The 12th Doctor will take this even further, recognising the Doctor’s mistakes of the past and fixing them. Highlights include a return to the events during  Genesis of the Daleks. While Tom Baker ponders over the ethics of obliterating the entire Dalek race, the 12th Doctor yanks the wires from his and and blows them to bits. The big series finale sees a crossover with David Tennant and finally corrects events during The Doctor’s Daughter. While Tennant holds a gun to the head of his Daughter’s killer and says “I never would,” Capaldi arrives finishes the job.

That’s all for now, some of these predictions might seem like a stretch, but like Moffat says. Doctor Who is about surprises!

A Few Thoughts Before The Name of the Doctor. (Or, why I don’t like Stephen Moffat’s Doctor Who.)

Christopher Eccleston posing as the Ninth Doctor
He isn’t returning for the 50th Anniversary so I’m putting him here to remind everyone that he’s still the finest Doctor since 2005.

Doctor Who Season 7 comes to a close on Saturday with an episode titled The Name of the Doctor.

This really bugs me. Firstly, we all know it’s going to be a cop out. People seem to have forgotten the beginning of Season 6 (I don’t blame you, I’ve spent a long time trying to forget Season 6 too, but it just won’t go.) Remember Moffat telling us all that the Doctor’s death absolutely wasn’t a cop-out or a cheat? We even had old Canton at the scene to tell us that it was definitely the Doctor and he was definitely dead?

And he wasn’t.

It was a cop-out.

Which is exactly what The Name of the Doctor will be.

Secondly, it’s a totally contrived mystery. Moffat did this  with River Song too. When the character is introduced in Silence in the Library, it’s actually perfectly clear who she is. She is a significant love interest of the Doctor’s that he has yet to meet. I don’t remember anyone ever asking who she was until Moffat started the question in interviews. It’s exactly the same with the Doctor’s name. Yes, we don’t know what it is. Yes, this was supposed to be mysterious back in the sixties, but this whole “Oooh, what could the Doctor’s name be?” is totally irrelevant because, just as with River Song, we might not know the details, but we know who the character is. Or not, since Moffat thinks the sole purpose of the show is to provide surprise. Unfortunately I’m tired of plot arcs and contrived suspense over minor details that have no bearing on the plot or characters.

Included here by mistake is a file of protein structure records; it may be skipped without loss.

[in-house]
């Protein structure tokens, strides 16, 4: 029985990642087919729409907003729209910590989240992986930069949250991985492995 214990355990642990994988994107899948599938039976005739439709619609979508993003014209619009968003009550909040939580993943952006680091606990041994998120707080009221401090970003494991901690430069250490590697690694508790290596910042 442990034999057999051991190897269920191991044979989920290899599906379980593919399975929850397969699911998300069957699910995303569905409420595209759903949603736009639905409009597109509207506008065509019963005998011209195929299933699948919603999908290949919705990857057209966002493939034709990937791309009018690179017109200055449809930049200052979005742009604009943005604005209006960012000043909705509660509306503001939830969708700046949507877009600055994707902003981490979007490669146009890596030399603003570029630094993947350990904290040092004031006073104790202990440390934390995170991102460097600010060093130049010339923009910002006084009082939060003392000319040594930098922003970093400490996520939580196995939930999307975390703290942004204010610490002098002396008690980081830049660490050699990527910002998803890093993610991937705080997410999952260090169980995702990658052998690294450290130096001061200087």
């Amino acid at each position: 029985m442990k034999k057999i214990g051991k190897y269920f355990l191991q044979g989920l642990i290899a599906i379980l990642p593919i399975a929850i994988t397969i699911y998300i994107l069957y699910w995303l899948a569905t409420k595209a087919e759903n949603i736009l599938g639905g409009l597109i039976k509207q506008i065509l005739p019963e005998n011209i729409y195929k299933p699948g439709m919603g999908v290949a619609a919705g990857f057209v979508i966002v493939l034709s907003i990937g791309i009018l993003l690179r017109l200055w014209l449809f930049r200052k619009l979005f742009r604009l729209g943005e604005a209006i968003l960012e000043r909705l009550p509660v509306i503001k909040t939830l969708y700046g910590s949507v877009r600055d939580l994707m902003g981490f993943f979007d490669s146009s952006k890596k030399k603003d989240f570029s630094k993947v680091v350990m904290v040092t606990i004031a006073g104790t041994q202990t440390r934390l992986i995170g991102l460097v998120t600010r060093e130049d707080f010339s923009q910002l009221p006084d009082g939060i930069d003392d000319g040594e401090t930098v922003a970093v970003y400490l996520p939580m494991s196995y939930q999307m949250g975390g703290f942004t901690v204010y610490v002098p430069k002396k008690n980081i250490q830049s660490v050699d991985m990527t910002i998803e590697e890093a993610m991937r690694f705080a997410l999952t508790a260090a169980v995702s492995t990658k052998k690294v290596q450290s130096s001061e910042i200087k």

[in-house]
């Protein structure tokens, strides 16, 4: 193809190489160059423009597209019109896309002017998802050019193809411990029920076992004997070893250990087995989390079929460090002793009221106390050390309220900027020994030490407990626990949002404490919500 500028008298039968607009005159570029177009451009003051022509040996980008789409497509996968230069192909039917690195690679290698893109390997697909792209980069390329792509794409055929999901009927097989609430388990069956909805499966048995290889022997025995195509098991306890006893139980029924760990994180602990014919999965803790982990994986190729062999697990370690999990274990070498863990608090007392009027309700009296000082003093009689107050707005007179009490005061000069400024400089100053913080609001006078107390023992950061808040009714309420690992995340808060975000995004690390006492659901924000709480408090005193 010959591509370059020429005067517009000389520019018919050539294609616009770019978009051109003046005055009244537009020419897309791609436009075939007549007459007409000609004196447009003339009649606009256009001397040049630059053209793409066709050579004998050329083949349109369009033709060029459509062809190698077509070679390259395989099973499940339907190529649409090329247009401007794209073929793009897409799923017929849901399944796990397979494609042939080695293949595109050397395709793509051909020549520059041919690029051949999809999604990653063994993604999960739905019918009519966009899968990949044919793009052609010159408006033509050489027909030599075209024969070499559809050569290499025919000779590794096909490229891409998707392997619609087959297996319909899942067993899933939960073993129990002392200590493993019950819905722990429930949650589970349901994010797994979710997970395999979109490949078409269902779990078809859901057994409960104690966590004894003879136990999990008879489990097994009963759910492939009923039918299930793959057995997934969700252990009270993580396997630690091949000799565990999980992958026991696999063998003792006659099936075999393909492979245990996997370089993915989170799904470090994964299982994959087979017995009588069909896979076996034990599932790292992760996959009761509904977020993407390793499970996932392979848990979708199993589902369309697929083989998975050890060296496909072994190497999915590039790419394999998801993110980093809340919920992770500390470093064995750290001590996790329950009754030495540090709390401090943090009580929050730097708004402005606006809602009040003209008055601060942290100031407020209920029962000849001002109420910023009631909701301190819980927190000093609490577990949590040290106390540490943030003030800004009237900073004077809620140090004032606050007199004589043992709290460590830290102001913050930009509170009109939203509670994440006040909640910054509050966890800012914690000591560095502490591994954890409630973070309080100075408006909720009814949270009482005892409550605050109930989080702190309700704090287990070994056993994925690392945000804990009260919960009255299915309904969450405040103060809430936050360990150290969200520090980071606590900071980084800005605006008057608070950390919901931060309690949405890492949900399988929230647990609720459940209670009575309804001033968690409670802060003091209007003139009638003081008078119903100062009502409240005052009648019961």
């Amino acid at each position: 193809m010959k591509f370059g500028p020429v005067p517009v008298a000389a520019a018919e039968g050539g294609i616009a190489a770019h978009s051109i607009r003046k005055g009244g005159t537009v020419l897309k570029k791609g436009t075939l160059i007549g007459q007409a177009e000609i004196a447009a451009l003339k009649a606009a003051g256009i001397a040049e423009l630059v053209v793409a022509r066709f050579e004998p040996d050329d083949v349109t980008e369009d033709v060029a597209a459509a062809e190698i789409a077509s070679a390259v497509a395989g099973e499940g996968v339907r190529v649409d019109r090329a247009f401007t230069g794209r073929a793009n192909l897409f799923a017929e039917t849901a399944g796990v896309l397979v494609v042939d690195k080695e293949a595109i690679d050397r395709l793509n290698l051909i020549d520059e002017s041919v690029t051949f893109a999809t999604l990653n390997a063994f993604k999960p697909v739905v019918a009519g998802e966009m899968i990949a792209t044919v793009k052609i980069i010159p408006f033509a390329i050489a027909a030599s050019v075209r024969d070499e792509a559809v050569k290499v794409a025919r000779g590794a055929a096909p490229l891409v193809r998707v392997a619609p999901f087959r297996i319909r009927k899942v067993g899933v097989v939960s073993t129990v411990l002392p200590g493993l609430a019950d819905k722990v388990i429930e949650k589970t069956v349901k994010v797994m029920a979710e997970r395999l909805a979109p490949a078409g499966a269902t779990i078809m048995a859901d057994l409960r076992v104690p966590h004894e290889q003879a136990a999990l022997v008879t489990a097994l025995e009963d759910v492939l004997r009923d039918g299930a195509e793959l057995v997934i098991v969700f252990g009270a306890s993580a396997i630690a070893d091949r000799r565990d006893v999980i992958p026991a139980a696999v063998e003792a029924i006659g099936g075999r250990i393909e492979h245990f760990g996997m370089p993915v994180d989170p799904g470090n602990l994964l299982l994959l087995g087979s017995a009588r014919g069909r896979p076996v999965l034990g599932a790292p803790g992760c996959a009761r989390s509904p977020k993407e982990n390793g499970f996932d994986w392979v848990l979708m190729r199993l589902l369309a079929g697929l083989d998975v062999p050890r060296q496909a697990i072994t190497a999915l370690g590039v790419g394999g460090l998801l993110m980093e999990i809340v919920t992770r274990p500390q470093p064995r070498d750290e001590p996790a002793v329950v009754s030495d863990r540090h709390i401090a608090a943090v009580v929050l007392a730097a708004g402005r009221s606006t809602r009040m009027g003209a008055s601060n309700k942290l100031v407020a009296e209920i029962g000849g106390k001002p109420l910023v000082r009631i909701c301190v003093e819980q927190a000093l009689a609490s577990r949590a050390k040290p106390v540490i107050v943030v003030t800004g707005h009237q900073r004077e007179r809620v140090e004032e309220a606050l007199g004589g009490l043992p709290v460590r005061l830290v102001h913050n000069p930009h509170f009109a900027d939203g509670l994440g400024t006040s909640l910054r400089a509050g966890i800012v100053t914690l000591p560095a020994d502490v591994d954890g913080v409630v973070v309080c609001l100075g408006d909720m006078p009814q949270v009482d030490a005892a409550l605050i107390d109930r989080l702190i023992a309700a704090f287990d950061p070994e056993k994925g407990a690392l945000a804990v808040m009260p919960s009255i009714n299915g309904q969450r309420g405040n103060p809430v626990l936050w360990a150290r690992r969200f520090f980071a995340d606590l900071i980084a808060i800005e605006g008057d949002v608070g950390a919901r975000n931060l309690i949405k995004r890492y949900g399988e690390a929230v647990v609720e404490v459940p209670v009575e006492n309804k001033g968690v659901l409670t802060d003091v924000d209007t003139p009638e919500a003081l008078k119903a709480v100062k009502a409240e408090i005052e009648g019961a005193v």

Thirdly, it’s yet another of Moffat’s ridiculous story twists that attempts to make the Doctor iconic and important. I wouldn’t mind, but Moffat’s arcs have completely overtaken the show now. Standalone episodes are meaningless, every scene is The Doctor’s Final Hour and every cliffhanger is supposed to further illustrate just how significant The Doctor is. Without any good, well written episodes, I feel like I’m constantly hearing just how great the Doctor is but never getting to see it for myself.  To make matters worse, Moffat thinks this whole “The Doctor’s all big headed and fallible” thing is hilarious, so the character is just rude, incompetent and unbelievably selfish now.

The longer Moffat holds the reins of this series, the more obvious it becomes that he just doesn’t understand why it is so loved. He’s taken a show that three years ago had an unbelievably wide audience and made it cheap, sleazy and niche.

(Personally, I’m betting the Doctor’s name is Thedoc Tor.)

Red Dwarf X: Dear Dave – Review

Red Dwarf X Dear DaveWow, I can’t believe that next week will be the last episode of Red Dwarf X. I spoke last week of its ups and downs, but I’m happy to say that this week’s review will be staying firmly in the “ups” department.

Dear Dave is probably my favourite episode of Red Dwarf X so far. I liked its plot, I liked its jokes and I liked it for being true to both the series as a whole and the style of Series X. Dear Dave finds Lister feeling a little bit down because he’s the last human being alive. Things are made worse when he receives some very old mail from an ex-girlfriend who tells him he might have had children. What follows is a clever and warm story that focuses on Lister as a character in much the same way as the also excellent Fathers and Suns. 

What makes Dear Dave work so well is in its strong anchoring to the core values of a single character. Lister’s defining feature is that he’s the ultimate reflection humanity at its most mundane, and its most normal. The show rarely explores the tragedy of his isolation as the last man alive, and Dear Dave doesn’t really dwell on it either, but it does finally explore how that defines him as a person.